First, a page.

What led Rav Kahana to the abovementioned conclusion is the rule of נקב בגרון בהמה הגורם לטריפתה, a hole in the throat of an animal that causes it to become a tereifa. It seems that Rabbi Meir should have avoided eating meat for all of his life, because one can never really know if there was a hole causing the animal to be treif, and even though there is only a minority of animals that have this condition, Rabbi Meir should have been concerned for this minority. And if this is really Rabbi Meir’s opinion, what would Rabbi Meir have done regarding eating the Korban Pesach or other sacrificial meat that was biblically required to eat? Hence, we must say that the entire discussion between the Chachamim and Rabbi Meir is relevant only when one is able to clarify the visible reality. But when there is an uncertainty that cannot be clarified, even Rabbi Meir agrees that we follow the majority.
This opinion is relevant despite the fact that the halacha is not in accordance with Rabbi Meir. The reason is that even in cases where we are concerned with the minority based on the mi’ut hamatzui principle, we must remember that even Rabbi Meir (who was stringent in all minority cases and not just cases of mi’ut hamatzui) was only stringent where the facts could be clarified, but in cases where this is not applicable – we can be lenient.
Sometimes, however, even though it is possible to clarify the situation, it still requires effort. The question is whether the Sages obligated us to check for a mi’ut hamatzui even when effort is required.
The Beit Efraim writes that the reason that the Chachamim did not require checking all eighteen types of tereifot is because even though some were defined as mi’ut hamatzui, Chazal did not want to place too much of a burden on people. However, since it is easy to see the adhesions in an animal’s lungs, they did obligate us to check in that case. The Darkei Teshuva understands from this that in any case of mi’ut hamatzui that requires effort to check, the Chachamim did not require doing so, and even if “he touches and feels that organ, he is not required to turn it over to check.” On the other hand, Rav Moshe Feinstein argues that this is not the intent of the Beit Efraim (though he mentions the Darkei Teshuva’s understanding). Rav Feinstein does obligate one to check even if doing so requires a certain amount of effort. This argument could be dependent on the two understandings that we presented above.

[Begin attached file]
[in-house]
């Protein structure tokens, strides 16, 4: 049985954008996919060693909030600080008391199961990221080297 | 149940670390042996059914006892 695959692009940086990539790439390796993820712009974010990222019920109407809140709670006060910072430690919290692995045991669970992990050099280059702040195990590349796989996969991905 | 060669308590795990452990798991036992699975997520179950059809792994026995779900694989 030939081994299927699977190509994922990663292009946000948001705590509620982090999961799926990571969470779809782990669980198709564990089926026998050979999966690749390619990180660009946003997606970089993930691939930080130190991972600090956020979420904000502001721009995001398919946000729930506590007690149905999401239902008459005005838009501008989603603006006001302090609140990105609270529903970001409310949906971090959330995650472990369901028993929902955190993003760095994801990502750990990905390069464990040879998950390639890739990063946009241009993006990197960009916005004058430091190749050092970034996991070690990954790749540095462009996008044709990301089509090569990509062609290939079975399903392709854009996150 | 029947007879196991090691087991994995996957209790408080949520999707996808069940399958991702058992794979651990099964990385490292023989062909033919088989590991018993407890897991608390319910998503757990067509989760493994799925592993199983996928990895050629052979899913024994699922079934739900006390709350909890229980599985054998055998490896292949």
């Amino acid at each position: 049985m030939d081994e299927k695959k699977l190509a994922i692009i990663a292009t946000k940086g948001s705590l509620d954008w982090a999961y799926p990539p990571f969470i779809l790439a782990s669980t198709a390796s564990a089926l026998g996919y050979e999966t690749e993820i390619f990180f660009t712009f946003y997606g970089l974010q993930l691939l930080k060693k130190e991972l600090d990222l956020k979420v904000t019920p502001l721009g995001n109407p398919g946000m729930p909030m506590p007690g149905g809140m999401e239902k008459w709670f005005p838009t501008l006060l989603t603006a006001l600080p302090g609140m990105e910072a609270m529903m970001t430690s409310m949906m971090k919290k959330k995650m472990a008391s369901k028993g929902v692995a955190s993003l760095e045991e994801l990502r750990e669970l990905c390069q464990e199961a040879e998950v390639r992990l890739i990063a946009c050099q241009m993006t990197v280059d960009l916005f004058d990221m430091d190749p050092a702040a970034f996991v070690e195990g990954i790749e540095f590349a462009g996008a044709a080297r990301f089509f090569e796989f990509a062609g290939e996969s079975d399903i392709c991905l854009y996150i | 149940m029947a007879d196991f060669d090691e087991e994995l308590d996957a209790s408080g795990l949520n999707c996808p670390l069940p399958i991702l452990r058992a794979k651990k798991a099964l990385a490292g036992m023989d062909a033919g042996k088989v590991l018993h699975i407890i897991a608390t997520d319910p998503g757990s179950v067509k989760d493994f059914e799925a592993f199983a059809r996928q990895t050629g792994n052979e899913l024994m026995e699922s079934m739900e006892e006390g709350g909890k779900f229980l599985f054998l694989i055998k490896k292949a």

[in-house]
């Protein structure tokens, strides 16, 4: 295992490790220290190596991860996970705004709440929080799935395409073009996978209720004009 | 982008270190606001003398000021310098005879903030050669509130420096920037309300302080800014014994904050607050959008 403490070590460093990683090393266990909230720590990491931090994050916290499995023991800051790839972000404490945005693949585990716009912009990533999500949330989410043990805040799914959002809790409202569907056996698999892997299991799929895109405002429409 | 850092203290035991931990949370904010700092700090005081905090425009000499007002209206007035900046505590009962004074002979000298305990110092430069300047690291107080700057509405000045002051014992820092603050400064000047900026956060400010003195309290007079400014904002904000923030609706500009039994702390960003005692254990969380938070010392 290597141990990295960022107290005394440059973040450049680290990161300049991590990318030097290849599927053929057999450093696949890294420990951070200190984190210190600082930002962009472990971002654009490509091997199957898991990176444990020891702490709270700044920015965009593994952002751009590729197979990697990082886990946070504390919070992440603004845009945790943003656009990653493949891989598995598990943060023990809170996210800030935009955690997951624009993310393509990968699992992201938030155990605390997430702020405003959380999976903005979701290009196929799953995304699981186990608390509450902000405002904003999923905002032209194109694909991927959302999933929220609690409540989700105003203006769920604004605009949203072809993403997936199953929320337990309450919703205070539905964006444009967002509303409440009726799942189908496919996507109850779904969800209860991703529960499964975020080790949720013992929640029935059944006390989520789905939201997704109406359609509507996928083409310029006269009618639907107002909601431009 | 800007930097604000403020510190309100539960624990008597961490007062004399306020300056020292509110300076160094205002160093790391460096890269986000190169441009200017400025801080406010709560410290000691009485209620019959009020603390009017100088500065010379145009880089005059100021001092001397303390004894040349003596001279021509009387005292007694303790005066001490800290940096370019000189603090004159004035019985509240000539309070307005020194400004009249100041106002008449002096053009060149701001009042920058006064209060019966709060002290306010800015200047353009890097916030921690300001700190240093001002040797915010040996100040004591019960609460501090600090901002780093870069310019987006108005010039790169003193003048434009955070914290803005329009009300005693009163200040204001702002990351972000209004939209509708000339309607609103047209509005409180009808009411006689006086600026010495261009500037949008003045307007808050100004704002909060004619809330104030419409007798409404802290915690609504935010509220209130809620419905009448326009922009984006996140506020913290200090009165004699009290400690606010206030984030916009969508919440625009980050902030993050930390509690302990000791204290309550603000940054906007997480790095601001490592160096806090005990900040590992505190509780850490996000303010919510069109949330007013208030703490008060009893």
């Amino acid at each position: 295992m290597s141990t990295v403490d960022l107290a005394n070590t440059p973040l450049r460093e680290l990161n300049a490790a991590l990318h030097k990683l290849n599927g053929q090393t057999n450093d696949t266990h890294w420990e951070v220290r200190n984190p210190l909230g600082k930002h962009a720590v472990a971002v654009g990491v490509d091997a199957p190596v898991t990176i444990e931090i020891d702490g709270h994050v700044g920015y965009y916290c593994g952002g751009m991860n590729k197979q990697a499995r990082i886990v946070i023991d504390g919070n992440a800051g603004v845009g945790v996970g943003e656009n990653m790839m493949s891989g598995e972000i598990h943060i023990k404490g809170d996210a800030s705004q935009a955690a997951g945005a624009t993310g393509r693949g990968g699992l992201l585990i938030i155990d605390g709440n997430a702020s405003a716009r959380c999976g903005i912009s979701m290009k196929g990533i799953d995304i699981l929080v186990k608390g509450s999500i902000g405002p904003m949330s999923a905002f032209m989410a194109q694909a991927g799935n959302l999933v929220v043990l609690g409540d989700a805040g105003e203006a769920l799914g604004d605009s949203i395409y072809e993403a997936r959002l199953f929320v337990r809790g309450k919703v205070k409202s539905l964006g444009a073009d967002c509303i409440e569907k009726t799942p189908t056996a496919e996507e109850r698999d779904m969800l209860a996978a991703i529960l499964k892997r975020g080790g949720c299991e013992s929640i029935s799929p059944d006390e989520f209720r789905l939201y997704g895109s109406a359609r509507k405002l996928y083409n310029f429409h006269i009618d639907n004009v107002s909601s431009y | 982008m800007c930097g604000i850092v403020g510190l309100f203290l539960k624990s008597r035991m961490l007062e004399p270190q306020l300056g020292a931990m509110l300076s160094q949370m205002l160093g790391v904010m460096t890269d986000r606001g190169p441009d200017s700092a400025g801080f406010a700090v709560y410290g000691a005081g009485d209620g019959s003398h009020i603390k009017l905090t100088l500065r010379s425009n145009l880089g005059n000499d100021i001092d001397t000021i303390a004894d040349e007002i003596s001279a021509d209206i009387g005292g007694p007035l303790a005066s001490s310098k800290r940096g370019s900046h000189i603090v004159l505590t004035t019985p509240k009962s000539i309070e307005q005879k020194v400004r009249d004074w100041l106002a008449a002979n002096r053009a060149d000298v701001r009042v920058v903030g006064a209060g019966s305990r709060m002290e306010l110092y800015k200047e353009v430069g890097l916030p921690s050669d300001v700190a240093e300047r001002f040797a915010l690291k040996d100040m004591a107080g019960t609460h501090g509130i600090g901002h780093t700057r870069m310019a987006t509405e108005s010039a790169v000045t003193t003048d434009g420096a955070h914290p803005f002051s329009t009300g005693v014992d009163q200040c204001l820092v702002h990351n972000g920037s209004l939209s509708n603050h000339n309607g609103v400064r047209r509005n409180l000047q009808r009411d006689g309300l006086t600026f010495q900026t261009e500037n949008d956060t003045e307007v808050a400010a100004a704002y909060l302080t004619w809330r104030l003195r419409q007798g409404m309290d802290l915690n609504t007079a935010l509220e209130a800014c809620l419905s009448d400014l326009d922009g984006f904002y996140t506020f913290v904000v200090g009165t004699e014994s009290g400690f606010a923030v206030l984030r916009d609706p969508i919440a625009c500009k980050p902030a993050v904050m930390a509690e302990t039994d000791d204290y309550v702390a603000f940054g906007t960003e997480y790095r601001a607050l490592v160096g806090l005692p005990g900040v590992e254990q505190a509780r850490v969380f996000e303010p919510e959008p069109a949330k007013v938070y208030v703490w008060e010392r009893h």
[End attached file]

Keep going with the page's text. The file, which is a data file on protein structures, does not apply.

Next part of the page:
This dispute concerning how much effort one needs to invest could be understood in a few ways: If according to the Rivash (and perhaps even Rashi and Ramban) the concern of mi’ut hamatzui is because of the Torah prohibition that may be violated, then one can say that even if it involves some effort, one must ensure that he is not violating a Torah prohibition. Even though the notion of mi’ut hamatzui is derabanan, the Chachamim equated their rulings to the prohibitions from which they are derived. Consequently, in a standard case of uncertainty with regard to a Torah prohibition, a person must certainly put in the effort to check, and the same is true in the case of a mi’ut hamatzui, which is a safeguard to a Torah prohibition. On the other hand, Rabbeinu Yona and the Rashba hold that we must ensure that people do not ignore the prohibition. However, if the effort required is too burdensome, it stands to reason that the Sages would be lenient. Based on the analogy of Rav Shimon Shkopf, we can also explain that every concern has a “price.” If we were to change the proportions in his analogy and give the person 1 million cups of liquid and tell him that one might have poison, but if he drinks two cups he will receive a million dollars, there is a reasonable chance that most people would be prepared to try their luck, and they would be considered totally rational people. Thus, the circumstances change the approach. The same applies here. Despite Chazal’s desire that we be deterred by the chance of violating a prohibition, they also understood the psychological element of a person who is sometimes prepared to take controlled risks, and they therefore did not require checking where it entails significant effort. However, one could also argue that according to the Rashba, since there is a known prohibition, one has to check even if it involves effort.